Climate change is fueling the rising intensity and frequency of extreme weather and climate events such as drought, floods, wildfires, heat waves, extreme cold, and hurricanes. Attribution research names climate change a “threat multiplier” of extreme events and indicates human-caused climate change has played a role in the likely occurrence or severity of over 75% of extreme events in the past 20 years. Each year, these extreme events displace 20 million people globally as homes, and in some cases, entire communities are destroyed or made uninhabitable. The year 2019 broke records with 23.9 million people displaced due to weather-related disasters. The economic cost of extreme events is also staggering. In the U.S.,the federal government has spent an estimated $30 billion per year in the last 14 years on weather disaster assistance. Additional costs are borne by homeowners, farmers, ranchers, businesses, and local government. Both regionally and globally, women, children, and the poor are the populations most affected by extreme climate events resulting in compounded crises as extreme events exacerbate existing social inequities relating to health and safety, access to resources, and personal autonomy. Extreme climate events are wicked problems not only in the magnitude of their potential ramifications but in the difficulty to predict future events, particularly considering the uncertainty of climate change and the variability of regional landscapes, responses, and levels of preparedness.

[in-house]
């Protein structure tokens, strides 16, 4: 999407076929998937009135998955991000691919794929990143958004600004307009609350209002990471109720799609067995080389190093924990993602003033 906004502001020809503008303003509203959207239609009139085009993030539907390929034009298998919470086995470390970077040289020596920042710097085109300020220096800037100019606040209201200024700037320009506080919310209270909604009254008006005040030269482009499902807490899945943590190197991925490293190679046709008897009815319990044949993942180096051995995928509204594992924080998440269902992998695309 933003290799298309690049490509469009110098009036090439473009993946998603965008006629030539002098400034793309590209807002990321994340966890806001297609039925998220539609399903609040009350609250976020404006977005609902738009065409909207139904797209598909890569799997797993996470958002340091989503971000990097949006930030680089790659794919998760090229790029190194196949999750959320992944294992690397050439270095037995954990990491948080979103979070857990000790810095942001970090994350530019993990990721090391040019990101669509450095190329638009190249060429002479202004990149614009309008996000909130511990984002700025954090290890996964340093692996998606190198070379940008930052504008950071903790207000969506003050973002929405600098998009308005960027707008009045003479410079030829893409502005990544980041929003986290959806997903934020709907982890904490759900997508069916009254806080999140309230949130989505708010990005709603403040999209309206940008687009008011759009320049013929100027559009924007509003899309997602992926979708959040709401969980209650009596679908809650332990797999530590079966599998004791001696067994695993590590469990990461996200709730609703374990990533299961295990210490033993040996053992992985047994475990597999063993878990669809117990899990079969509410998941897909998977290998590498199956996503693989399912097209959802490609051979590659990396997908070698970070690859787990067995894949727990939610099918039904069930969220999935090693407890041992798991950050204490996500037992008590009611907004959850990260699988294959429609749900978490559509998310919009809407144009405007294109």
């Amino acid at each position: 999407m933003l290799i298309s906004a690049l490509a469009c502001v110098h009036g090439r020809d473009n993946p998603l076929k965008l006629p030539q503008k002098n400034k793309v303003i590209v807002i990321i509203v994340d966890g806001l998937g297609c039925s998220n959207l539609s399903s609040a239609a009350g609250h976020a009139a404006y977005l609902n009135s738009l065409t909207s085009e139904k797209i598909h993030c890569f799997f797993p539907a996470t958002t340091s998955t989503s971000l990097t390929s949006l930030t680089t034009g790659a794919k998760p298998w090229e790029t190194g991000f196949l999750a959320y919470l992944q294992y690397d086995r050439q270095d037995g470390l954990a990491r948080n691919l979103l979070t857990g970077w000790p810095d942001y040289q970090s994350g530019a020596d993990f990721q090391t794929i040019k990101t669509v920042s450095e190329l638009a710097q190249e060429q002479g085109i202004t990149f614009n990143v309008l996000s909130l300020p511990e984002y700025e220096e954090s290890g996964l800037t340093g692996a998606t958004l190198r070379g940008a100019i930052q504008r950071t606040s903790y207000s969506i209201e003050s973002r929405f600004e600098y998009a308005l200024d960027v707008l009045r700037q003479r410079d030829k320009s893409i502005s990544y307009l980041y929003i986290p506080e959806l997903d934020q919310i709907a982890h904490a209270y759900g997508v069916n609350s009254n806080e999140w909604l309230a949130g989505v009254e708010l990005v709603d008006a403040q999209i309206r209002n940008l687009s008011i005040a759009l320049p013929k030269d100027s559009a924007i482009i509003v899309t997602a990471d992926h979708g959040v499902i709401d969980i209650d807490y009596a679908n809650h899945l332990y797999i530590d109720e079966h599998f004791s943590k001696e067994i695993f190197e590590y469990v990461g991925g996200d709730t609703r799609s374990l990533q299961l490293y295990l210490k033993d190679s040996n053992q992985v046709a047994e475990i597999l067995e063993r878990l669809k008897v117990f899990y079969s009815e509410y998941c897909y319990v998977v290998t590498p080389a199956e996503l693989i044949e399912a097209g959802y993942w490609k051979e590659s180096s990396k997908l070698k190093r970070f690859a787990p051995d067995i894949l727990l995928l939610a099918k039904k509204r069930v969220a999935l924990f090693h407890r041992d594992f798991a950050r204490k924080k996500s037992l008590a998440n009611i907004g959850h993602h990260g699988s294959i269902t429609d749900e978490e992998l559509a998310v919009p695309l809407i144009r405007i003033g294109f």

How might we reduce the harm and disruption caused by extreme events?